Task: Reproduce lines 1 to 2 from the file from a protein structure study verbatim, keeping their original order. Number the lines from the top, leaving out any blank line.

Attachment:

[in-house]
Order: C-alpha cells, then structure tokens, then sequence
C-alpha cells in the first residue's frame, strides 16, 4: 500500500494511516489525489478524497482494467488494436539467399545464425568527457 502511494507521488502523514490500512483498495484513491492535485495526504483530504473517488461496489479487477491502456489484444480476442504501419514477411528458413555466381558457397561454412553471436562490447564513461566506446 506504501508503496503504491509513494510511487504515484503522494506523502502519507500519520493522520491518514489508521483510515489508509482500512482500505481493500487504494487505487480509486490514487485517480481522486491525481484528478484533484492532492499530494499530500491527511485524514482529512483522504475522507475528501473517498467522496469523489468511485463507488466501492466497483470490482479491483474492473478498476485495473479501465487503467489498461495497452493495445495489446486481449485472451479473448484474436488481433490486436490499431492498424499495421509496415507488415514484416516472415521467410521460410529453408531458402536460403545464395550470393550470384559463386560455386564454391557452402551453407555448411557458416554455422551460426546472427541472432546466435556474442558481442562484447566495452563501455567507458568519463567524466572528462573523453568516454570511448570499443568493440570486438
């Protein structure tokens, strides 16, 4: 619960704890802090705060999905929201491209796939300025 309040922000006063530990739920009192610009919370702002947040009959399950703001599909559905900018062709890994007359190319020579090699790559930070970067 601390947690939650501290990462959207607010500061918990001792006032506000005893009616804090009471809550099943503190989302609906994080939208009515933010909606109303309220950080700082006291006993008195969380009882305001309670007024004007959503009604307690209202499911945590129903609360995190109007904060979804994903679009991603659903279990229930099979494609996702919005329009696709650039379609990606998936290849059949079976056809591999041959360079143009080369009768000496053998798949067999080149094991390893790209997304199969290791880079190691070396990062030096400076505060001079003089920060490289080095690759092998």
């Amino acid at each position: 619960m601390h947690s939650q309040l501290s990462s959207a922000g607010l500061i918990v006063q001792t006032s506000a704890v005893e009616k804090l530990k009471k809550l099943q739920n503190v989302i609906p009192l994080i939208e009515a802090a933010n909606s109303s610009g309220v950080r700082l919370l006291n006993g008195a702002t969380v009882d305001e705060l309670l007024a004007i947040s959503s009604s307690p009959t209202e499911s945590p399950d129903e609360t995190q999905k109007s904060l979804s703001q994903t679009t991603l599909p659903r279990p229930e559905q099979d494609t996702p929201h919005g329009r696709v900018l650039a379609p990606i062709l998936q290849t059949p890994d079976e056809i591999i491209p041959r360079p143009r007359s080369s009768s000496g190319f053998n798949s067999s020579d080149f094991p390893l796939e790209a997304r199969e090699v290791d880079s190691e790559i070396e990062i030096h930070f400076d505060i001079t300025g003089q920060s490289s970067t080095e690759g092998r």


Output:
[in-house]
Order: C-alpha cells, then structure tokens, then sequence